Men Style on 5 Films

According to designer Saul Bass, style is substance. And what is Papiro and Mint but a blog about style on books, film, music, and photography? I’ve always wanted to talk about this subject here, but never thought it would be relevant considering there are a thousand other blogs that do the same thing out there. But recently I have been watching a lot of movies from the 60s and 70s with a sense of style too good to be ignored, making me inspired to create a list of really stylish movies for men. So here they are!

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Claire’s Knee (1970) by Eric Rhomer

In a mission of watching several films by Eric Rhomer, I ended up falling in love with Claire’s Knee and Eric Rhomer’s mise en scene, that is brilliantly enriched with Néstor Almendros’ amazing cinematography. Being also one of Jean-Claude Brialy most notorious performances, this philosophical summer-like immoral tale talks about relationships, love, and identity through a story about a man who falls in love with the knee of a girl. More than that, Rhomer’s film is stylish in every single frame, from the choices of the characters clothes to the locations of the scenes which seem to be taken out from a classical painting – a characteristic Néstor Almendro is known for. If summer is coming, then Claire’s Knees is definitely the movie to watch.

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The Thomas Crown Affair (1968) by Norman Jewinson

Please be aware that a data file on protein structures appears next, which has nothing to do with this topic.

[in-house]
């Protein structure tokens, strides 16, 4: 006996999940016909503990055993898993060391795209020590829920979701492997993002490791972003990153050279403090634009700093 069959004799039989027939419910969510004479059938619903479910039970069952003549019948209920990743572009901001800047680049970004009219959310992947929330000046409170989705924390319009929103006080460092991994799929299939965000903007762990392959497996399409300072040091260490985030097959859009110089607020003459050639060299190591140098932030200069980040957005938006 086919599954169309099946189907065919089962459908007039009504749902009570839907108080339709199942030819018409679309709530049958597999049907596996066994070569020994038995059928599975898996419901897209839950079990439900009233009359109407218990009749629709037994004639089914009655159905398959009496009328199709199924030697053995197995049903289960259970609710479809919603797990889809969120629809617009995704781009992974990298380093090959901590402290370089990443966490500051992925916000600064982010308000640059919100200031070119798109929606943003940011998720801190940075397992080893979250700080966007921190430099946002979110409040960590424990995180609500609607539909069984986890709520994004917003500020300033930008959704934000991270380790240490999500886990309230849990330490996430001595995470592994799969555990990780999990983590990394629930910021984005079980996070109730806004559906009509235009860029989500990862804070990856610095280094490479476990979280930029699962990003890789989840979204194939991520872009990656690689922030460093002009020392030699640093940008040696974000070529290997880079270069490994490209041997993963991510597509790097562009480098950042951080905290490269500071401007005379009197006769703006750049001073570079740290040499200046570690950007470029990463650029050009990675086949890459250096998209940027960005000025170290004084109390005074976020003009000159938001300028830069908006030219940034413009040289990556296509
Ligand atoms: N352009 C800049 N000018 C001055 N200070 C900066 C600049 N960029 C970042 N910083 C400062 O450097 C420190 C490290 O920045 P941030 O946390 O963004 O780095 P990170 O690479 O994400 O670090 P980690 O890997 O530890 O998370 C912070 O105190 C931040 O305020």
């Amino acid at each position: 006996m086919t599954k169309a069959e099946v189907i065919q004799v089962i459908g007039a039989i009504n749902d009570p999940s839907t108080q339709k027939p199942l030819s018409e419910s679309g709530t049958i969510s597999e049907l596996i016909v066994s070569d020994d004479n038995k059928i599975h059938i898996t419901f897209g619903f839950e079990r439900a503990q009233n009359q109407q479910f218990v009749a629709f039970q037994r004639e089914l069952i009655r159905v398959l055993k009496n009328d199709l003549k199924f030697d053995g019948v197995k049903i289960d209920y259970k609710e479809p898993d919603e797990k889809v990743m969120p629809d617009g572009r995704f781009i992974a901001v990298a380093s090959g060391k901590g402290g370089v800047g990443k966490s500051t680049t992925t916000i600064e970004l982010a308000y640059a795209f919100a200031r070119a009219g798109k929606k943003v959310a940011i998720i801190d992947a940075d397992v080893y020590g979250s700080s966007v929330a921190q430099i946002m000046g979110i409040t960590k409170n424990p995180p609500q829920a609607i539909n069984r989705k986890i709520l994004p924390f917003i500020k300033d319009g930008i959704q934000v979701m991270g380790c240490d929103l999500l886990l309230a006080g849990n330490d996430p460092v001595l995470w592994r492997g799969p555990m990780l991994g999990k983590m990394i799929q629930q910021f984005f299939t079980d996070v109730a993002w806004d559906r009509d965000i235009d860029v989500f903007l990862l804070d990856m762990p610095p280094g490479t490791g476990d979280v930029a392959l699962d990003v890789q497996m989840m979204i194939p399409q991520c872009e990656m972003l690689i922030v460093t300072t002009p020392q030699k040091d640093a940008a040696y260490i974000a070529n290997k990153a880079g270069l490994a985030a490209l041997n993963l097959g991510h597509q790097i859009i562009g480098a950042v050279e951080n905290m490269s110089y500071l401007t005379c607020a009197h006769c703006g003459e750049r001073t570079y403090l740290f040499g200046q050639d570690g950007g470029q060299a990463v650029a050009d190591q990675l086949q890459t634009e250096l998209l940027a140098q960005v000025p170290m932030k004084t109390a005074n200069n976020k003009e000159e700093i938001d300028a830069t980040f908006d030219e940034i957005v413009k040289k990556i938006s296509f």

Already considered one of the most influential movies when it comes to men clothing on film, The Thomas Crown Affair is a draw-dropping elegant heist movie about a powerful rich man who robs banks as a hobby and a female special agent who is trying to catch him, played by no one else than the great Faye Dunaway. With a sense of style that makes James Bond look like an amateur, this film definitely helped to shape McQueen’s reputation of a classic gentleman by riding in expensive fast cars, wearing incredible suits and playing polo. Not to mention the film is extremely cool.

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Purple Noon (1960) by René Clement

It’s kind of hard to choose one Alain Delon film to talk about it here since most of them have an incredible sense of style. But Purple Noon takes this concept into another level. Mentioned several times on the blog, Purple Noon is not only one of René Clement’s most famous work, but is also used as reference for several fashionistas and designers around the world when it comes to inspiration. It’s extremely classic, casual, masculine and sensual, which perfectly fits Alain Delon’s character, Tom Ripley, a man of many faces who steals the identity of a man and has to live with its consequences.

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Kingsman: The Secret Service (2014) by Matthew Vaughn

Kingsman may look just like any other action film, but if you look closer, you will find a much richer world about spies, James Bond-like adventures and an amazing sense of style. “The suit is a modern gentleman’s armor. And the Kingsman agents are the new knights”. According to Mr Porter, Kingsman: The Secret Service isn’t just a movie that reinvigorates the spy genre; it also injects new life into the classic British gentleman’s wardrobe. Featuring Colin Firth, Michael Cane, and Mark Strong, Kingsman is a beautiful homage to spy movies from the ’60s and ’70s with a sense of style high as its references.

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Blow Up (1966) by Michelangelo Antonioni

Probably the most important and famous film when it comes to fashion and style (also, one of my favorite films ever), Blow Up is a Michelangelo Antonioni masterpiece about a photographer who accidentally photographs a murder and decides to investigate. More than that, the film talks about alienation and plays with the narrative in a metalinguistic way. The film is known to feature the “sexiest moment in film history”, The Yardbirds and Jane Birkin. If you haven’t watched Blow Up yet, do it for yesterday!